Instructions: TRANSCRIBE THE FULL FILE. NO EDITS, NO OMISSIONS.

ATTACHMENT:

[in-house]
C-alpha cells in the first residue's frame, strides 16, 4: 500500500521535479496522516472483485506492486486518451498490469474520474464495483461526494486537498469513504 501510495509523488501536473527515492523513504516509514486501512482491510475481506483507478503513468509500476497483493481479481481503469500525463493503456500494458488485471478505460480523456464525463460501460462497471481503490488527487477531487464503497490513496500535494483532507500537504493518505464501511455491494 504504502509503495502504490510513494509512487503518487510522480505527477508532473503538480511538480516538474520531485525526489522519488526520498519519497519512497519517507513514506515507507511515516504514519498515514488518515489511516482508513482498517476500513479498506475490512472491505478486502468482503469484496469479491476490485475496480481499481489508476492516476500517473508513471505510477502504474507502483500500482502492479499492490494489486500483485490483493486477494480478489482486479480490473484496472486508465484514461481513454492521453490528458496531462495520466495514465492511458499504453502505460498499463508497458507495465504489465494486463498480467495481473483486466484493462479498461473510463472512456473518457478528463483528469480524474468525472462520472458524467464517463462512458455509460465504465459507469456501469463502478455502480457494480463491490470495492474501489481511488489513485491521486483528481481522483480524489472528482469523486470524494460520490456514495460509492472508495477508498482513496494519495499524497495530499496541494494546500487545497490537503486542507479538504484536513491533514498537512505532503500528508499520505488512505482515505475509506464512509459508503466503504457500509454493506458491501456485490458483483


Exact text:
[in-house]
C-alpha cells in the first residue's frame, strides 16, 4: 500500500521535479496522516472483485506492486486518451498490469474520474464495483461526494486537498469513504 501510495509523488501536473527515492523513504516509514486501512482491510475481506483507478503513468509500476497483493481479481481503469500525463493503456500494458488485471478505460480523456464525463460501460462497471481503490488527487477531487464503497490513496500535494483532507500537504493518505464501511455491494 504504502509503495502504490510513494509512487503518487510522480505527477508532473503538480511538480516538474520531485525526489522519488526520498519519497519512497519517507513514506515507507511515516504514519498515514488518515489511516482508513482498517476500513479498506475490512472491505478486502468482503469484496469479491476490485475496480481499481489508476492516476500517473508513471505510477502504474507502483500500482502492479499492490494489486500483485490483493486477494480478489482486479480490473484496472486508465484514461481513454492521453490528458496531462495520466495514465492511458499504453502505460498499463508497458507495465504489465494486463498480467495481473483486466484493462479498461473510463472512456473518457478528463483528469480524474468525472462520472458524467464517463462512458455509460465504465459507469456501469463502478455502480457494480463491490470495492474501489481511488489513485491521486483528481481522483480524489472528482469523486470524494460520490456514495460509492472508495477508498482513496494519495499524497495530499496541494494546500487545497490537503486542507479538504484536513491533514498537512505532503500528508499520505488512505482515505475509506464512509459508503466503504457500509454493506458491501456485490458483483